by Mark Corney
The debate on apprenticeship funding is reaching fever pitch. The Coalition consultation* closes in less than two weeks, the Liberal Democrats** and Labour*** have set out their stalls and the Conservatives will do the same at the end of the month.
In recent days, the debate on the Coalition consultation has shifted away from adult apprenticeships to 16-18 apprenticeships. Mandatory employer cash contributions to adult apprenticeships seem to be a done-deal and PAYE looks the favoured model for distributing public funding.
Less clear, however, is whether 16-18 apprenticeships will be partially funded with mandatory cash contributions, partially funded with voluntary cash contributions or fully funded as now. There is then the issue about whether the public subsidy – at whatever level – is distributed through the PAYE system.
The Liberal Democrats, as distinct from the Coalition, support distributing the public subsidy for adult apprenticeships to employers through the PAYE system, though they make no mention of mandatory cash contributions. But the party seems content with the present system of fully funded 16-18 apprenticeships allocated to providers.
Labour, on the other hand, has rejected devolving apprenticeship funding to each employer, use of the PAYE system and mandatory cash contributions. Instead, the party proposes to devolve the £1.5bn youth and adult apprenticeship budget to employers on a collective basis to Industrial Partnerships and reformed Sector Skills Councils.
Labour also want to move to a position where the term apprenticeship is restricted to Level 3 and Level 4 whilst traineeships - or some other term - refer to present day Level 2 apprenticeships. Even so, the implication is that the entire post-16 budget for apprenticeships and traineeships, however branded, would be devolved to sector bodies.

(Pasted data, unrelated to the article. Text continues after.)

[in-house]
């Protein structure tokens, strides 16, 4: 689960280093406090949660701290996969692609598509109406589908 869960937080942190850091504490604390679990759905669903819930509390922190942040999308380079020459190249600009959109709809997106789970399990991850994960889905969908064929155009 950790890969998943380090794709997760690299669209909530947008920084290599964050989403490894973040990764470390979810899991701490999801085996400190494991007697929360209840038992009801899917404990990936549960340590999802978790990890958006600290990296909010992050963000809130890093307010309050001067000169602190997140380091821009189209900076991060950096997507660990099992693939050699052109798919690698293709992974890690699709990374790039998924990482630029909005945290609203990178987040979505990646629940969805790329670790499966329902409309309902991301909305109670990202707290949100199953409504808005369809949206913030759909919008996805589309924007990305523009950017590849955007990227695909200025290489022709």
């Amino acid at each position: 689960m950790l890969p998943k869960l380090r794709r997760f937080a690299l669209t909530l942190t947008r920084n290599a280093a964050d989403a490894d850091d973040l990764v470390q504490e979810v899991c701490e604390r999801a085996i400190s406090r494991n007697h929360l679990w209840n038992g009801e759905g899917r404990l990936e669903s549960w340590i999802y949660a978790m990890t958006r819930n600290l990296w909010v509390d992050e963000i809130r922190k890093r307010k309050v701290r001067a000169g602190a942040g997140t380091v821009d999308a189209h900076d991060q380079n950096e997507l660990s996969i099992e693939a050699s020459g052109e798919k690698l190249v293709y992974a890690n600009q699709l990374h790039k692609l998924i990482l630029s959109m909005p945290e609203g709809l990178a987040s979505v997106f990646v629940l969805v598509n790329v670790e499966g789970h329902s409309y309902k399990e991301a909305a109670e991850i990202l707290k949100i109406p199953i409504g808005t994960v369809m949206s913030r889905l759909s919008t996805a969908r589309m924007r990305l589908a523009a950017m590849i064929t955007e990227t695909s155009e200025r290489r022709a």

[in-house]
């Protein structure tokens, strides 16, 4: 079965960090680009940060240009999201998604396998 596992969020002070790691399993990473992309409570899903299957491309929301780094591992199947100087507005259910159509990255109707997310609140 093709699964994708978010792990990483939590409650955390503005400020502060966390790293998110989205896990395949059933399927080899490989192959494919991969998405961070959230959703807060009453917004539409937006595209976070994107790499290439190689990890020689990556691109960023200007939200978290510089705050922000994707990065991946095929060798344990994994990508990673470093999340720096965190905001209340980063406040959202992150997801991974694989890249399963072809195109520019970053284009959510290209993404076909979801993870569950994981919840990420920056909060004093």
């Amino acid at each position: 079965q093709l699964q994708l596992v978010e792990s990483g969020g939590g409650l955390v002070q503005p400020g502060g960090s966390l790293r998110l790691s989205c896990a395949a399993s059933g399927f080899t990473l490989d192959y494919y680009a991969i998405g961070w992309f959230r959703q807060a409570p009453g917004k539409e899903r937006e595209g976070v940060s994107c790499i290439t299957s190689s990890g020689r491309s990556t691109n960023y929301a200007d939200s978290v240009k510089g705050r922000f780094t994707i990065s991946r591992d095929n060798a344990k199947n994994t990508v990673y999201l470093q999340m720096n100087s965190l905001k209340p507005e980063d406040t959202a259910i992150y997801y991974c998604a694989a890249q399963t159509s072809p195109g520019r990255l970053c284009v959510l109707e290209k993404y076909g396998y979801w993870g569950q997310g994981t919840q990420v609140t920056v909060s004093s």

Equally important is the fact that sector bodies would have the freedom to invest in their sector as they think fit. The problem is that, with no age allocation to 16-17 year olds, Labour’s policy could seriously undermine the contribution Level 2 traineeships and Level 3 apprenticeships make to participation by this age group as the participation age increases to the 18th birthday from September 2015.
Common ground, meantime, exists across the political spectrum over twinning procurement policy with apprenticeship policy. As a means of increasing employer demand for apprenticeships, the Coalition is planning to introduce a legal requirement on employers to take on apprentices as part of public contracts. This measure will form part of the Public Contracts Bill which is due for second reading in November. Both Labour and the Liberal Democrats similarly support this proposal.
In addition, Labour has proposed that large employers taking-on non-EU workers should recruit an apprentice as well. They expect this measure to create an extra 125,000 apprenticeships over five years. The measure is a clever twinning of immigration and apprenticeship policy, although the Coalition believes employers must also have the right to take on EU as well as UK apprentices to be compatible with European law.
Nonetheless, the elephant in the room on both procurement and immigration- linked apprenticeship policy is who pays for the training? Politicians are refusing to say whether apprenticeships will attract public funding in these circumstances or whether employers would have to fund apprenticeships fully themselves.
More generally, there is the question of how to fund apprenticeships when employer demand exceeds the public funding available.
Both Labour and the Liberal Democrats have ruled out a statutory system of employer funding of apprenticeships. The formulation remains the same as the last Blair/Brown governments: if both employers and unions agree that a statutory training levy, licence to practice or membership of an employer body is the best way forward, the government will facilitate their introduction. But since there is rarely industry-wide agreement on statutory intervention, the outcome will be the status quo.
And yet there is a straw in the wind. Labour and the Liberal Democrats flag up the possibility of rebate in employers’ national insurance contributions to fund apprenticeships where no public funding is available. Reductions in employer NICS and devolving public spending on apprenticeships to employers will both be needed to achieve a funding revolution.
*A Consultation on Funding Reform for Apprenticeships in England, BIS/DfE, July 2013. Closing date 1st October 2013.
**Learning for Life, Liberal Democrats, September 2013.
***A Revolution in Apprenticeships – Labour’s Policy Review, October 2013.
Mark Corney is policy adviser to the Campaign for Learning.